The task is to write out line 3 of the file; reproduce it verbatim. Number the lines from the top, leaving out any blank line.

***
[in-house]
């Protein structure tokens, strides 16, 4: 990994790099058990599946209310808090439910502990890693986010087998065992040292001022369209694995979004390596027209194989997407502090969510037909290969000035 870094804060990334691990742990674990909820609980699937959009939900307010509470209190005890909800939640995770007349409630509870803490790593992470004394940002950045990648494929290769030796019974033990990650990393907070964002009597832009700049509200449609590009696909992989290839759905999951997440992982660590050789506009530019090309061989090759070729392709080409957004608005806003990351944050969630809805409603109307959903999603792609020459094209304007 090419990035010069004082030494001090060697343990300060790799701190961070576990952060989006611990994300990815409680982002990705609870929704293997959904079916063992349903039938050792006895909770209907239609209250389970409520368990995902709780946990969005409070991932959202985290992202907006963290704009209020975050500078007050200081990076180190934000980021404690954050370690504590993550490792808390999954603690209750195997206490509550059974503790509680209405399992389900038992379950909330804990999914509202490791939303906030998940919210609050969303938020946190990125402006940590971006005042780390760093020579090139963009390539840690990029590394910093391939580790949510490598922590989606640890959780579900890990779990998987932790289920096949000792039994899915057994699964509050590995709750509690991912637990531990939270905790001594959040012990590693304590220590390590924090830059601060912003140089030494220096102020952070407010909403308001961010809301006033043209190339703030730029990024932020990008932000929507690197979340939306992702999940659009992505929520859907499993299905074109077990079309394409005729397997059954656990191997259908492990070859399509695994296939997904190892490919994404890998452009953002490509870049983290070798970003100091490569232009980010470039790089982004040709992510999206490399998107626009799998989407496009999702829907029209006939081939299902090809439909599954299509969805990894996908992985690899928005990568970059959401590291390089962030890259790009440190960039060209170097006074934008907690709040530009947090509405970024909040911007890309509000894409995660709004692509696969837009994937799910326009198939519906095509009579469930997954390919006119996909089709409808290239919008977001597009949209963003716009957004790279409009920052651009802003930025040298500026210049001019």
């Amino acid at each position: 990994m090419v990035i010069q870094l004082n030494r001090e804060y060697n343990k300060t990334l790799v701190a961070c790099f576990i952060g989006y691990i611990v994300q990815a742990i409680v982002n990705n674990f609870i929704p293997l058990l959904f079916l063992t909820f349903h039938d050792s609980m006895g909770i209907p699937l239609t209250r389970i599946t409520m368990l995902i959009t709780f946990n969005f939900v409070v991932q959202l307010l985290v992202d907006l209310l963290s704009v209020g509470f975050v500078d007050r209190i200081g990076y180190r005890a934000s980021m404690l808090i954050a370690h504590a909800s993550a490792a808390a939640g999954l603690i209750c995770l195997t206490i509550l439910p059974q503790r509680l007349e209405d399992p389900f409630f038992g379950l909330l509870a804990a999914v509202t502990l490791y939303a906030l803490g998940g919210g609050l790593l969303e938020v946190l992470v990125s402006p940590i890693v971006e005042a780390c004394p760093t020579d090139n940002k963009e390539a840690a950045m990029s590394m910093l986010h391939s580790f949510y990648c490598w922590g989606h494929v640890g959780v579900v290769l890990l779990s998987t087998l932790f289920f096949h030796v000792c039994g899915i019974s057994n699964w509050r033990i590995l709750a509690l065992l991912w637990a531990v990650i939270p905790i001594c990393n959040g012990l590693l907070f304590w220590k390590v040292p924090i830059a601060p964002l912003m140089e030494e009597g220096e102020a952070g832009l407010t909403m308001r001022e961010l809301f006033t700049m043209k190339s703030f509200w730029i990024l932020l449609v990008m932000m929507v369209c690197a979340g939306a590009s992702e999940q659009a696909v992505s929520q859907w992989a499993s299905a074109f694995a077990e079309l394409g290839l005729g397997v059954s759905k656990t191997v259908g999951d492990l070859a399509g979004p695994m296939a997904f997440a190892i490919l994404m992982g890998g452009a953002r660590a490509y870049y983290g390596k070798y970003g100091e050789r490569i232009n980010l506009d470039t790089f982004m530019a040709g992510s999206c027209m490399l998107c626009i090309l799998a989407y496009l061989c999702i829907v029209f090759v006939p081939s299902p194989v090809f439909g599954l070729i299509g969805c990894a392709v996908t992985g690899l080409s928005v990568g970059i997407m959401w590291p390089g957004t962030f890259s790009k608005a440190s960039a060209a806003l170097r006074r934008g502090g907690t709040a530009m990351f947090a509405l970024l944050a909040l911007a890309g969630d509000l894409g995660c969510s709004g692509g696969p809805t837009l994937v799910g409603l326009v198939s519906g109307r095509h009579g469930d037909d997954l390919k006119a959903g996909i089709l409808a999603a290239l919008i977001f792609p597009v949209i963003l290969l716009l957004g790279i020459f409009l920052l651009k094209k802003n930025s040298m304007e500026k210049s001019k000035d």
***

């Amino acid at each position: 990994m090419v990035i010069q870094l004082n030494r001090e804060y060697n343990k300060t990334l790799v701190a961070c790099f576990i952060g989006y691990i611990v994300q990815a742990i409680v982002n990705n674990f609870i929704p293997l058990l959904f079916l063992t909820f349903h039938d050792s609980m006895g909770i209907p699937l239609t209250r389970i599946t409520m368990l995902i959009t709780f946990n969005f939900v409070v991932q959202l307010l985290v992202d907006l209310l963290s704009v209020g509470f975050v500078d007050r209190i200081g990076y180190r005890a934000s980021m404690l808090i954050a370690h504590a909800s993550a490792a808390a939640g999954l603690i209750c995770l195997t206490i509550l439910p059974q503790r509680l007349e209405d399992p389900f409630f038992g379950l909330l509870a804990a999914v509202t502990l490791y939303a906030l803490g998940g919210g609050l790593l969303e938020v946190l992470v990125s402006p940590i890693v971006e005042a780390c004394p760093t020579d090139n940002k963009e390539a840690a950045m990029s590394m910093l986010h391939s580790f949510y990648c490598w922590g989606h494929v640890g959780v579900v290769l890990l779990s998987t087998l932790f289920f096949h030796v000792c039994g899915i019974s057994n699964w509050r033990i590995l709750a509690l065992l991912w637990a531990v990650i939270p905790i001594c990393n959040g012990l590693l907070f304590w220590k390590v040292p924090i830059a601060p964002l912003m140089e030494e009597g220096e102020a952070g832009l407010t909403m308001r001022e961010l809301f006033t700049m043209k190339s703030f509200w730029i990024l932020l449609v990008m932000m929507v369209c690197a979340g939306a590009s992702e999940q659009a696909v992505s929520q859907w992989a499993s299905a074109f694995a077990e079309l394409g290839l005729g397997v059954s759905k656990t191997v259908g999951d492990l070859a399509g979004p695994m296939a997904f997440a190892i490919l994404m992982g890998g452009a953002r660590a490509y870049y983290g390596k070798y970003g100091e050789r490569i232009n980010l506009d470039t790089f982004m530019a040709g992510s999206c027209m490399l998107c626009i090309l799998a989407y496009l061989c999702i829907v029209f090759v006939p081939s299902p194989v090809f439909g599954l070729i299509g969805c990894a392709v996908t992985g690899l080409s928005v990568g970059i997407m959401w590291p390089g957004t962030f890259s790009k608005a440190s960039a060209a806003l170097r006074r934008g502090g907690t709040a530009m990351f947090a509405l970024l944050a909040l911007a890309g969630d509000l894409g995660c969510s709004g692509g696969p809805t837009l994937v799910g409603l326009v198939s519906g109307r095509h009579g469930d037909d997954l390919k006119a959903g996909i089709l409808a999603a290239l919008i977001f792609p597009v949209i963003l290969l716009l957004g790279i020459f409009l920052l651009k094209k802003n930025s040298m304007e500026k210049s001019k000035d």